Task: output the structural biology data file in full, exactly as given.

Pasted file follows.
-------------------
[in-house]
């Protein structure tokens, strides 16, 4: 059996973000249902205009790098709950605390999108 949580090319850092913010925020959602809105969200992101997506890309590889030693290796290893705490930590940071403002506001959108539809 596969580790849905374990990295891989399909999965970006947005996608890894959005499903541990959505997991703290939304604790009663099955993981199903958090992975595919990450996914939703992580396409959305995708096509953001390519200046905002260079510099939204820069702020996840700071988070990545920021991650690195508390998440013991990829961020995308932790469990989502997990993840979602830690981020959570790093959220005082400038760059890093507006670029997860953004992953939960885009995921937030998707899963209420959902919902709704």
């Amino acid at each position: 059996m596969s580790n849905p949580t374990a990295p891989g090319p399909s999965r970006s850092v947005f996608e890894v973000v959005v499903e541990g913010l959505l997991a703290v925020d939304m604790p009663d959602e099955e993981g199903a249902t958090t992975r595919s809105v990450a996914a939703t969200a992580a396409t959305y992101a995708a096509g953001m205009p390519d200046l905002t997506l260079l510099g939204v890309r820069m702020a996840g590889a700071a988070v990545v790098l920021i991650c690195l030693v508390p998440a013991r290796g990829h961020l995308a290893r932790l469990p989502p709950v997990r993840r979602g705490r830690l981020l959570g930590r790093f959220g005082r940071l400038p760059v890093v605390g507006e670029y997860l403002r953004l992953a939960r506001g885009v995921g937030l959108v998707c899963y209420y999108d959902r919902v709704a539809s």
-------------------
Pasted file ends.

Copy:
[in-house]
């Protein structure tokens, strides 16, 4: 059996973000249902205009790098709950605390999108 949580090319850092913010925020959602809105969200992101997506890309590889030693290796290893705490930590940071403002506001959108539809 596969580790849905374990990295891989399909999965970006947005996608890894959005499903541990959505997991703290939304604790009663099955993981199903958090992975595919990450996914939703992580396409959305995708096509953001390519200046905002260079510099939204820069702020996840700071988070990545920021991650690195508390998440013991990829961020995308932790469990989502997990993840979602830690981020959570790093959220005082400038760059890093507006670029997860953004992953939960885009995921937030998707899963209420959902919902709704």
């Amino acid at each position: 059996m596969s580790n849905p949580t374990a990295p891989g090319p399909s999965r970006s850092v947005f996608e890894v973000v959005v499903e541990g913010l959505l997991a703290v925020d939304m604790p009663d959602e099955e993981g199903a249902t958090t992975r595919s809105v990450a996914a939703t969200a992580a396409t959305y992101a995708a096509g953001m205009p390519d200046l905002t997506l260079l510099g939204v890309r820069m702020a996840g590889a700071a988070v990545v790098l920021i991650c690195l030693v508390p998440a013991r290796g990829h961020l995308a290893r932790l469990p989502p709950v997990r993840r979602g705490r830690l981020l959570g930590r790093f959220g005082r940071l400038p760059v890093v605390g507006e670029y997860l403002r953004l992953a939960r506001g885009v995921g937030l959108v998707c899963y209420y999108d959902r919902v709704a539809s």